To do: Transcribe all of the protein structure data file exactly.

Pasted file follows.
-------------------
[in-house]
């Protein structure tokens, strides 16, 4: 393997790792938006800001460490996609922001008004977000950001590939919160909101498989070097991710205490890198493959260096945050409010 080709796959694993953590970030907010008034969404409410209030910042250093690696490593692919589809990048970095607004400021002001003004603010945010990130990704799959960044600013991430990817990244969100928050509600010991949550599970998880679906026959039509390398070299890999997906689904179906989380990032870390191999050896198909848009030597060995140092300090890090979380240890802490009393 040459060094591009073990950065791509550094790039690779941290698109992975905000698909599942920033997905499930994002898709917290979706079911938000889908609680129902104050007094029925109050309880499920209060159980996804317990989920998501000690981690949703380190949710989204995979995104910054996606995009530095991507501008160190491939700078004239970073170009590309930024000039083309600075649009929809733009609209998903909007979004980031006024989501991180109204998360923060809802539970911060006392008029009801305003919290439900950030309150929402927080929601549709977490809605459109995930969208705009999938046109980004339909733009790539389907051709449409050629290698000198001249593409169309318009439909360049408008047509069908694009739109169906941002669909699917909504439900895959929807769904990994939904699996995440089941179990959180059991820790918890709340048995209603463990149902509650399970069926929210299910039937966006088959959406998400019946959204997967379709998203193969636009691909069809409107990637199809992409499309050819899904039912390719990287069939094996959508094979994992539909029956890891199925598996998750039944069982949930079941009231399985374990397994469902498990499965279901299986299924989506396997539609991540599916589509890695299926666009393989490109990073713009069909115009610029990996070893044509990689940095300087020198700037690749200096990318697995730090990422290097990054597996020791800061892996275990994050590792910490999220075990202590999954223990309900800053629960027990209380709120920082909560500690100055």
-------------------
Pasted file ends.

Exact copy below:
[in-house]
């Protein structure tokens, strides 16, 4: 393997790792938006800001460490996609922001008004977000950001590939919160909101498989070097991710205490890198493959260096945050409010 080709796959694993953590970030907010008034969404409410209030910042250093690696490593692919589809990048970095607004400021002001003004603010945010990130990704799959960044600013991430990817990244969100928050509600010991949550599970998880679906026959039509390398070299890999997906689904179906989380990032870390191999050896198909848009030597060995140092300090890090979380240890802490009393 040459060094591009073990950065791509550094790039690779941290698109992975905000698909599942920033997905499930994002898709917290979706079911938000889908609680129902104050007094029925109050309880499920209060159980996804317990989920998501000690981690949703380190949710989204995979995104910054996606995009530095991507501008160190491939700078004239970073170009590309930024000039083309600075649009929809733009609209998903909007979004980031006024989501991180109204998360923060809802539970911060006392008029009801305003919290439900950030309150929402927080929601549709977490809605459109995930969208705009999938046109980004339909733009790539389907051709449409050629290698000198001249593409169309318009439909360049408008047509069908694009739109169906941002669909699917909504439900895959929807769904990994939904699996995440089941179990959180059991820790918890709340048995209603463990149902509650399970069926929210299910039937966006088959959406998400019946959204997967379709998203193969636009691909069809409107990637199809992409499309050819899904039912390719990287069939094996959508094979994992539909029956890891199925598996998750039944069982949930079941009231399985374990397994469902498990499965279901299986299924989506396997539609991540599916589509890695299926666009393989490109990073713009069909115009610029990996070893044509990689940095300087020198700037690749200096990318697995730090990422290097990054597996020791800061892996275990994050590792910490999220075990202590999954223990309900800053629960027990209380709120920082909560500690100055």